Let’s face it, my dog is probably (okay, IS) retarded

Alas, while I have known for some time that my spastic but adorable puppy Mugsy is not what you might call “gifted” in the matter of, well, grey matter, I am recently forced to consider the possibility that he may indeed actually be mentally retarded. Severely mentally retarded, or in today’s politically correct lingo, mentally challenged. I say this not because of the annoying but typical behaviors puppies might engage in, such as chewing, running off with your freshly laundered socks and hiding them underneath the couch to be retrieved at a later date (then forgetting them), or even misunderstanding the word “toy” to mean, not his ball or stuffed animal or bone which he is given outright, but rather, anything that belongs to you and you care about. No, I say this because of the following persistent, troublesome behavior regularly engaged in by Mugsy.

When he’s let outside to do his business and placed on his long yard-lead, he proceeds immediately to run with vigor and purpose off into the grass and straight for the wooden pole that at one time, this being an old farm, was probably some sort of wooden farm pole. He has no interest in the pole itself, he just wants to be in that general vicinity. He dodges left, then right, then left, and so on and so forth, so that in a matter of ten seconds or less (yes, I’ve timed him), he has wrapped himself around the pole so many times that he is on the verge of strangling. No amount of demonstrating on my part about how to back track, no visual cues, commands or attention grabbing words (you fucking idiot! still leaves him unfazed) have any effect on him. Nor has he learned to avoid the pole, or simply to walk in a straight line. Even allowing him a few minutes to figure it out for himself is a complete waste of everyone’s time, not to mention an assault on our ears, as he proceeds to howl from the moment he realizes what has happened until someone, typically me, heads over to him to relieve him of his predicament.

Now this is bad enough. But when he’s released from his pole bondage condition (I expect the sexually adventurous among you are wondering if he might actually seek out this pole bondage, however I assure you, this is not the case), he makes a beeline straight back into the house, where, because he didn’t do his business outside like he was supposed to, he finds himself obliged, with all due haste and ceremony, to pee right smack in the middle of the floor (never mind those pesky newspapers put down for the very purpose of catching just such accidents.)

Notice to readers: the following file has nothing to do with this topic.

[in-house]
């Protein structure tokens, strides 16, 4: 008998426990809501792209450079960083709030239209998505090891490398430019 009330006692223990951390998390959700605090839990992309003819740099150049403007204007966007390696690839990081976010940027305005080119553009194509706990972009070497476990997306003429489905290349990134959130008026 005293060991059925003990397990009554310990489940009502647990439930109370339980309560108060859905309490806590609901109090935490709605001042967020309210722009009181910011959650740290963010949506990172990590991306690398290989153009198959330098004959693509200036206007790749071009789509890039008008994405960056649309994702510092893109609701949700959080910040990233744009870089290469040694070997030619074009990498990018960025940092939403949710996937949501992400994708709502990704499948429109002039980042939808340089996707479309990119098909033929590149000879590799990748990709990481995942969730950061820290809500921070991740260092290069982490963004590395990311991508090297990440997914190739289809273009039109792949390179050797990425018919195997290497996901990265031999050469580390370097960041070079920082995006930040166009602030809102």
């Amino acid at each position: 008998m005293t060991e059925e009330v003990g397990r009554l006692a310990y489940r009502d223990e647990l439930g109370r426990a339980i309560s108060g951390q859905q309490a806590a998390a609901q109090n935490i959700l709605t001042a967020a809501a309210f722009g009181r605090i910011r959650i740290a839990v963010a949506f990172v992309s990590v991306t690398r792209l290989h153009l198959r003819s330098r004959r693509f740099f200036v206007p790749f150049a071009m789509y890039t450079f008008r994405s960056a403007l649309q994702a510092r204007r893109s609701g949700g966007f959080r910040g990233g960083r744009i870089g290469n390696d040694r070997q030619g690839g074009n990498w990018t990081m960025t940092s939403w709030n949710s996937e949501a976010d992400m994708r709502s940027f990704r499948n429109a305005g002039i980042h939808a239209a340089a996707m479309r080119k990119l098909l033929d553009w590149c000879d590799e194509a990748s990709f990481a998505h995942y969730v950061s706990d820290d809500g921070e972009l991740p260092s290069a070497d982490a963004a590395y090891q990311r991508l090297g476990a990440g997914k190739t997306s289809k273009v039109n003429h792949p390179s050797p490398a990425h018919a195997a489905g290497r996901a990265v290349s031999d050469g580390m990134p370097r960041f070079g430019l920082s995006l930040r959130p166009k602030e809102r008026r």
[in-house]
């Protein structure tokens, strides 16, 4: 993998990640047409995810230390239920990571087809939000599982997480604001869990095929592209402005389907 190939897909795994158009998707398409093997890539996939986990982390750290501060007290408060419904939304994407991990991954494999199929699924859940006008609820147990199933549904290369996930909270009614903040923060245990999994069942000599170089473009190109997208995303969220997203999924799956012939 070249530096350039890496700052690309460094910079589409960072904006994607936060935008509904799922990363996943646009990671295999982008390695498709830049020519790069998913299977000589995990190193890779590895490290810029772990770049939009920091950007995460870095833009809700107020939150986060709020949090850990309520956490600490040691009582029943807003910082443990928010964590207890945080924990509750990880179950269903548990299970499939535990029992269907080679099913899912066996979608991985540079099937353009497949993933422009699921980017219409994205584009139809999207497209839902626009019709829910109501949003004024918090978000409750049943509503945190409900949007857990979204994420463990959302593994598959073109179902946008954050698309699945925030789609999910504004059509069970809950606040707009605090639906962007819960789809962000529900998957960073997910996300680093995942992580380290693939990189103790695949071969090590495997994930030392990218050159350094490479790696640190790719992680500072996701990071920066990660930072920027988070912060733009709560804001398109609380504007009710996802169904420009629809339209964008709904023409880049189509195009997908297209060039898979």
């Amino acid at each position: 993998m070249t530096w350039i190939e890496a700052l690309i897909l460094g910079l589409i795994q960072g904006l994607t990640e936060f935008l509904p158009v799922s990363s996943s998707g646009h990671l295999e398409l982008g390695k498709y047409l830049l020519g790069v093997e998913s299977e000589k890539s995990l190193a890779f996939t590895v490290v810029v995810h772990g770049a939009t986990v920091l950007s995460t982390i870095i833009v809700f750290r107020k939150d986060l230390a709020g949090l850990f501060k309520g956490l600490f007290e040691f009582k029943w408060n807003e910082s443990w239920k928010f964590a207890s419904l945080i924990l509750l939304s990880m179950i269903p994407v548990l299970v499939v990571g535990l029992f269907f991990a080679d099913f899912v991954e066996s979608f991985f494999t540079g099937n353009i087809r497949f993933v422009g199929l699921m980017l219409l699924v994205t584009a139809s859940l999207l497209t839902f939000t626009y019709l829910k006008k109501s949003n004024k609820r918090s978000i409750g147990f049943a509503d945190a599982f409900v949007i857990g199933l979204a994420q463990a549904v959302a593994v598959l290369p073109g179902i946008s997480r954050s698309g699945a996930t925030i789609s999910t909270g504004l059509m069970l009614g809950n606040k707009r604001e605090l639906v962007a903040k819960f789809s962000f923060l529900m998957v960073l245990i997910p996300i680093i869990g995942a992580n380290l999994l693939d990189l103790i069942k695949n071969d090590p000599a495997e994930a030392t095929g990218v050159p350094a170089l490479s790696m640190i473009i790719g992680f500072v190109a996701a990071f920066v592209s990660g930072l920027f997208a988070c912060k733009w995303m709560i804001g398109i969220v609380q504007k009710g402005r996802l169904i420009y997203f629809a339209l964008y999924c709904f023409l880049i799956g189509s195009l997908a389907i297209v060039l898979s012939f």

Now there are other behaviors as well which call into question Mugsy’s mental acumen, but I’ll spare you the gory details. I’ll just say this. If there were a laboratory test whereby a family pet could be hooked up to electrodes that would flash and glow at the merest hint of brain activity, I fear Mugsy’s headgear would remain depressingly un-lit, no matter the angle, snugness of fit, or duration of its attachment.

Fortunately for Mugsy, he has something going for him which, coincidentally, seems to serve the human community equally well. No matter how unintelligent he is, how stubbornly disobedient or pathologically obtuse, he’s got that cuteness factor working in his favor. Sort of the ‘dumb blonde’ deal. I can only wonder if, like humans do, he’ll lose his looks with age. Then I’ll be left with a retarded dog who isn’t even cute.

Oi. I’d rather not think about that right now.

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5 Responses to “Let’s face it, my dog is probably (okay, IS) retarded”

  1. There is no other choice..
    Kill Mugsy!!

  2. I wouldn’t call myself wildly sexually adventurous — but I have to know… What is a pole bondage condition…? And where can I buy one?

  3. Alantru – it was a reference to the dog being bound to the pole by wrapping himself (via the leash) around it again and again. Thanks for stopping by.

    B., I’m working on it… as we speak I’m researching tasteless, odorless poisons which can’t be detected by even the most inquisitive veterinarian…

  4. Human beings meddling in the natural order has created quite a lot of this retarded behavior. Sadly, not just in dogs. Once predation is no longer a factor, the slow ones survive and start to breed… oh dear…

  5. Meddling must be a universal human trait, as a species we seem to find the temptation irresistable.

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